Monday, December 12, 2011

An optical method for finding exoplanets

This morning I read an Optics Letter from 2005 entitled "Optical Vortex Coronograph" that described an optical system for detecting exoplanets orbiting a star that could be up to 1e8 times brighter than the planet's reflected light.

The system is detailed below. In a traditional coronograph (i.e. one not employing a vortex phase mask), the mask in focal plane FP1 is a zero light-transmitting block of very small angular extent. Because the image of a star that the system is pointed at is formed in plane FP1, its light is filtered out of the final image by this mask. The Lyot stop in plane PP2 then blocks the light from the star that is diffracted by the mask. The resulting intensity collected in plane FP3 is largely contributed to by any point source near the star, e.g. an exoplanet.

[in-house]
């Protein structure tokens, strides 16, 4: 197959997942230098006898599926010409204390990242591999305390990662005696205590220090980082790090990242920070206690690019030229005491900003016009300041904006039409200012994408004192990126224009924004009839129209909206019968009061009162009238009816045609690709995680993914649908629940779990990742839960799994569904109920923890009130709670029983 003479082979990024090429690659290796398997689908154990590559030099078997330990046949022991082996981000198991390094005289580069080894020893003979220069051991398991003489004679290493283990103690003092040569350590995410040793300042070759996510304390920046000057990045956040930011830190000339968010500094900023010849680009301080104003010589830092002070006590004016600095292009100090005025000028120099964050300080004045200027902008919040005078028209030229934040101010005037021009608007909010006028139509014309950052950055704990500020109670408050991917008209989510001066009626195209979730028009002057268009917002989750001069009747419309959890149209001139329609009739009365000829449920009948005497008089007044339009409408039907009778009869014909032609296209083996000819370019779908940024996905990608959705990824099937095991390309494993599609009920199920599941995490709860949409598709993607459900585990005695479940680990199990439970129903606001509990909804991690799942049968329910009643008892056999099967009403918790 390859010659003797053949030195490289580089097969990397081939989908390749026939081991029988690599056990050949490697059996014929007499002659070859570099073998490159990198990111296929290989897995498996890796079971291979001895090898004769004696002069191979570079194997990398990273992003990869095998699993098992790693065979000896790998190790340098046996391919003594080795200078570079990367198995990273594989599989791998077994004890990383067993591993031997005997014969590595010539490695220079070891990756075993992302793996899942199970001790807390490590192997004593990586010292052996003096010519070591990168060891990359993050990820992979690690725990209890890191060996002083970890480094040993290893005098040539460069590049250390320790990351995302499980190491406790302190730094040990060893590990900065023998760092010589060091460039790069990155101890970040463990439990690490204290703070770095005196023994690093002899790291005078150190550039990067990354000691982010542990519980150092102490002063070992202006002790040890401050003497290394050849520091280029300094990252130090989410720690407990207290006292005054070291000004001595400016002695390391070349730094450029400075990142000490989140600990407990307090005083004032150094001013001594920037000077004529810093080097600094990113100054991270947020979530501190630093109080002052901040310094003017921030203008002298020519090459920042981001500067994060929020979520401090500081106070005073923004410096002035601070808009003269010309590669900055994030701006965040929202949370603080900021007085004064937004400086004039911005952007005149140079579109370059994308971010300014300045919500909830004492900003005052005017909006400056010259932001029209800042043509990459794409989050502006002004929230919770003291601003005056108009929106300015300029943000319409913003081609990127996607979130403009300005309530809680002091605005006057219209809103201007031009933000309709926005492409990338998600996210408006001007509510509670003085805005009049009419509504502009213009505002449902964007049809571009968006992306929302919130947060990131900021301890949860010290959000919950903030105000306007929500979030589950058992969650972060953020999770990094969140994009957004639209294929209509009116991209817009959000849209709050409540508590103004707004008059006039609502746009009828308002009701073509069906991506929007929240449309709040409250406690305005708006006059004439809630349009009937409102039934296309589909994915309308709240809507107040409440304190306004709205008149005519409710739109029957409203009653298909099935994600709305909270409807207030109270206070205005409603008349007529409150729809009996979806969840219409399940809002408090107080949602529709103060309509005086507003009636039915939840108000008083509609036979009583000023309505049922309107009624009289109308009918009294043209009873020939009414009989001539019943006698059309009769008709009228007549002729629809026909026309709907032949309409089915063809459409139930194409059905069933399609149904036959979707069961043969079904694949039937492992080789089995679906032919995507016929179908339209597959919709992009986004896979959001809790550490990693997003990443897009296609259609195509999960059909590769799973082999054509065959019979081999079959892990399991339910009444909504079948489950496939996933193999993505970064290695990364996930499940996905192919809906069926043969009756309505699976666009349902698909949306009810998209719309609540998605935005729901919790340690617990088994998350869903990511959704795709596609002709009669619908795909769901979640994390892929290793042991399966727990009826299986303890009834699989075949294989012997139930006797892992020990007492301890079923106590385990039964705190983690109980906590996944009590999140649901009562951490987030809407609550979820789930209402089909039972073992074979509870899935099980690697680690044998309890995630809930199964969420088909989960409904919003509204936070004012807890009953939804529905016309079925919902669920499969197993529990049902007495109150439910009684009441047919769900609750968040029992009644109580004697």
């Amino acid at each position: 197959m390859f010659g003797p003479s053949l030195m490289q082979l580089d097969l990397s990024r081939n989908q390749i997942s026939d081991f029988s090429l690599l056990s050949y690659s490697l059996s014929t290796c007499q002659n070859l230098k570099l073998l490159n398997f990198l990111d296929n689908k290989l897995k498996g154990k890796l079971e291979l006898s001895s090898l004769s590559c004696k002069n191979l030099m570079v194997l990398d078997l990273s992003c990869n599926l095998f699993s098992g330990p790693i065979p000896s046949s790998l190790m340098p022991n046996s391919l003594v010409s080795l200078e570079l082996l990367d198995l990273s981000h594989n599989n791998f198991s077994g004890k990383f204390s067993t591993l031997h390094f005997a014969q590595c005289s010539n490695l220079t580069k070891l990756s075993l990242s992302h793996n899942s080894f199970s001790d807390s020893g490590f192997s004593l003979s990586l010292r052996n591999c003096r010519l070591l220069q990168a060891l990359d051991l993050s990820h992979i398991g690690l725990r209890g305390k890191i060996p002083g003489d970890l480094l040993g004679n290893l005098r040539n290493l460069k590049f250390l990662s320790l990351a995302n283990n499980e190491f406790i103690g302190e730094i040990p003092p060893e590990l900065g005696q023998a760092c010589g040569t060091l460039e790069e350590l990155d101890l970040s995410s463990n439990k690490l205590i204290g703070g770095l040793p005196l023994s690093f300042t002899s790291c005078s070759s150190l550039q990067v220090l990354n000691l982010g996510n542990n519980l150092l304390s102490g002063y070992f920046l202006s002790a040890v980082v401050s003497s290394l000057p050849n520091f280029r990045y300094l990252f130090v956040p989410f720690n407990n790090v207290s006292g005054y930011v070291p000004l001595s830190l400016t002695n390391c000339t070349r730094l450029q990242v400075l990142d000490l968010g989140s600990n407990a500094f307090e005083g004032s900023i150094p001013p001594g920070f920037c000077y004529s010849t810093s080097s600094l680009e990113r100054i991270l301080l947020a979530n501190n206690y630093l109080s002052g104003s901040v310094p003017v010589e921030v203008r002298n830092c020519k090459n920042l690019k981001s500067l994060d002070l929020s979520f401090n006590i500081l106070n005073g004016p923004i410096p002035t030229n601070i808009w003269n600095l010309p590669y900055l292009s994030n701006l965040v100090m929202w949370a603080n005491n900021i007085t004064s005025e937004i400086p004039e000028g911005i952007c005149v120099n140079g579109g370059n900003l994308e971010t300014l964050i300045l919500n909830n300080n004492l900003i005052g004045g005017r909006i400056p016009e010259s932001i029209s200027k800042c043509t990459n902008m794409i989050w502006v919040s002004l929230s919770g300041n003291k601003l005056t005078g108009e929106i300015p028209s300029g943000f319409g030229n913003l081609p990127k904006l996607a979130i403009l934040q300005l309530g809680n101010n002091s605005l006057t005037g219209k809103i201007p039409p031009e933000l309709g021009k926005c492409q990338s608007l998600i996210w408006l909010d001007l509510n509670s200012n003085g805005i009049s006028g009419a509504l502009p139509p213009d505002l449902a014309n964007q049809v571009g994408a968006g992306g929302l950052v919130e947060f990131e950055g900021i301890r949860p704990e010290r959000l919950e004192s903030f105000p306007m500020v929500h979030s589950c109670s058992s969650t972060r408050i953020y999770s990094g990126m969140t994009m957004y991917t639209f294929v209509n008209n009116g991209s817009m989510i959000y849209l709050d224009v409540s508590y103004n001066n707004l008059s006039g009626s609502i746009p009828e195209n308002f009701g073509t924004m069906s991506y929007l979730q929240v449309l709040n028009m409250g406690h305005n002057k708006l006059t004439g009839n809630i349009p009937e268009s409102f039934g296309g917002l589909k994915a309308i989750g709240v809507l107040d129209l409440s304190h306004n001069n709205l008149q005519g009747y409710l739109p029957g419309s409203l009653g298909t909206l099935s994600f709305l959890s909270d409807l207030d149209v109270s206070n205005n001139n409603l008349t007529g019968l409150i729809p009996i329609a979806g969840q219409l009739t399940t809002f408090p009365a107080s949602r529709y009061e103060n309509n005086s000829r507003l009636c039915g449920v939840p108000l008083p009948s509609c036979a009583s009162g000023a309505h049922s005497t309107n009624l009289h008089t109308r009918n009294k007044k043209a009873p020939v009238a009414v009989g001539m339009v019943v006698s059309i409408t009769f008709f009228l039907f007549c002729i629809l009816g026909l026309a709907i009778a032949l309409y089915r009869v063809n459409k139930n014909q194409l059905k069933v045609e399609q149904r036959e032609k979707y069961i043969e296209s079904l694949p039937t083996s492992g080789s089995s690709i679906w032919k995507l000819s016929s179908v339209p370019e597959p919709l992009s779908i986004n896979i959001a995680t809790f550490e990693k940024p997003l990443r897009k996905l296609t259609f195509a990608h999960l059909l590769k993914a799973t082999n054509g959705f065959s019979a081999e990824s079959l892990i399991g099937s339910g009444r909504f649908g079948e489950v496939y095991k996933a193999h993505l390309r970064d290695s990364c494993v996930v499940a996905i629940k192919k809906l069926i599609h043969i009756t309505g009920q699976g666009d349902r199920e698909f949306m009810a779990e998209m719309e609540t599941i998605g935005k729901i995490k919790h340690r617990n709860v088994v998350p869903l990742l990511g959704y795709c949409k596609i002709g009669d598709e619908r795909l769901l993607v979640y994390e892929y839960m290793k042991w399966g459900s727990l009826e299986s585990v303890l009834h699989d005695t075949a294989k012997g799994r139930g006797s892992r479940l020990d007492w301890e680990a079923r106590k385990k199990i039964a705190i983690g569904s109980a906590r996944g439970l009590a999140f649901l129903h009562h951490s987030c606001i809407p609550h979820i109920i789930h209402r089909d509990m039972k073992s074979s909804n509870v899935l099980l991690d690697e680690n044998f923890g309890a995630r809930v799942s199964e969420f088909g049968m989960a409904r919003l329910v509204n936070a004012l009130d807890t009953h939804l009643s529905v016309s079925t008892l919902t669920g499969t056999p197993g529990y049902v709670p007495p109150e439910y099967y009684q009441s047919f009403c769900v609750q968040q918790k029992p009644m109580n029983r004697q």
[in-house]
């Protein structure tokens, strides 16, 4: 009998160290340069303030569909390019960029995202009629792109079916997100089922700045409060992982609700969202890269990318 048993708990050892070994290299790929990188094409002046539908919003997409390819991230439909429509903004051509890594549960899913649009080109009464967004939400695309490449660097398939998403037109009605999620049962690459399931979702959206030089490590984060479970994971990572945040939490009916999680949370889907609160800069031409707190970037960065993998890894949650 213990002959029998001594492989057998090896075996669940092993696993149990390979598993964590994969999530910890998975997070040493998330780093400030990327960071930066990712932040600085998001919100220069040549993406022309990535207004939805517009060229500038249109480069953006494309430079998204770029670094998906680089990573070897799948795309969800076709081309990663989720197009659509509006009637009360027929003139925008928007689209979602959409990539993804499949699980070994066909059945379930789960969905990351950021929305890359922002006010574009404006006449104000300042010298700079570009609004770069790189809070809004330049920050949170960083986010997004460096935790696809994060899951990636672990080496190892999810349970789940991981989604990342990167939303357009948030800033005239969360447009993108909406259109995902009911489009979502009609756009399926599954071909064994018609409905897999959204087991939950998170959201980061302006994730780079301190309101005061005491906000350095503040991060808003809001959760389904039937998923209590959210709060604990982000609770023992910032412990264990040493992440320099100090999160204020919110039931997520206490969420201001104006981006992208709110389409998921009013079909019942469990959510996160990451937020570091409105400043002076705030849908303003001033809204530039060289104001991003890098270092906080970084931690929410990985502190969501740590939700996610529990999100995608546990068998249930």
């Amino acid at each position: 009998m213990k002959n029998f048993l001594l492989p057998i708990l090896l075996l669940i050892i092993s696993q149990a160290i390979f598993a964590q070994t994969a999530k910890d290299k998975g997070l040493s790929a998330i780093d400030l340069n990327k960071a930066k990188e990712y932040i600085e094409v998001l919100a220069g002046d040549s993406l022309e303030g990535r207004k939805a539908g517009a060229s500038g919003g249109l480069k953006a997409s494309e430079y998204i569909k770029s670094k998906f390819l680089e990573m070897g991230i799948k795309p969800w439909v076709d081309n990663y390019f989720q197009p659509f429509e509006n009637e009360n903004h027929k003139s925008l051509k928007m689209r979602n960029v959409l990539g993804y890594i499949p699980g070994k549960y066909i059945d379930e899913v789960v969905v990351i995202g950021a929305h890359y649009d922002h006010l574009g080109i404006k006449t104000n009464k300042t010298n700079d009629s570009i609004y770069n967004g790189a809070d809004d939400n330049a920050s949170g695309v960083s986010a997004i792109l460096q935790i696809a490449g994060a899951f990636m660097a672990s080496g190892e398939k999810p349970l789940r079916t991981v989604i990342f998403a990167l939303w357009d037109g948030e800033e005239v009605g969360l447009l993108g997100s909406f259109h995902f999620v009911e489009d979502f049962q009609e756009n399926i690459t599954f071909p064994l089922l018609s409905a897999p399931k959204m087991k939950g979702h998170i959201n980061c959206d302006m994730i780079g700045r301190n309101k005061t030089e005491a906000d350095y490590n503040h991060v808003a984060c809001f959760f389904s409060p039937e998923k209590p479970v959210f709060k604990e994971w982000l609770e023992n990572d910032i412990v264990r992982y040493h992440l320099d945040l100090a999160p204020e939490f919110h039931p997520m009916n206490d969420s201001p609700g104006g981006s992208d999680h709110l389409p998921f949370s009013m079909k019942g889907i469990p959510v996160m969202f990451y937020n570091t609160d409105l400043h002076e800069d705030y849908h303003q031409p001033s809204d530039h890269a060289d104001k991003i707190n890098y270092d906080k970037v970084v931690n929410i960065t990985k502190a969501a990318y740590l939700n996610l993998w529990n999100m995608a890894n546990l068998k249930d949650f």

What is not clear to me is why replacing the block in FP1 by a vortex phase mask improves the performance of the coronograph. Mathematical arguments are presented, but I find an intuitive explanation lacking.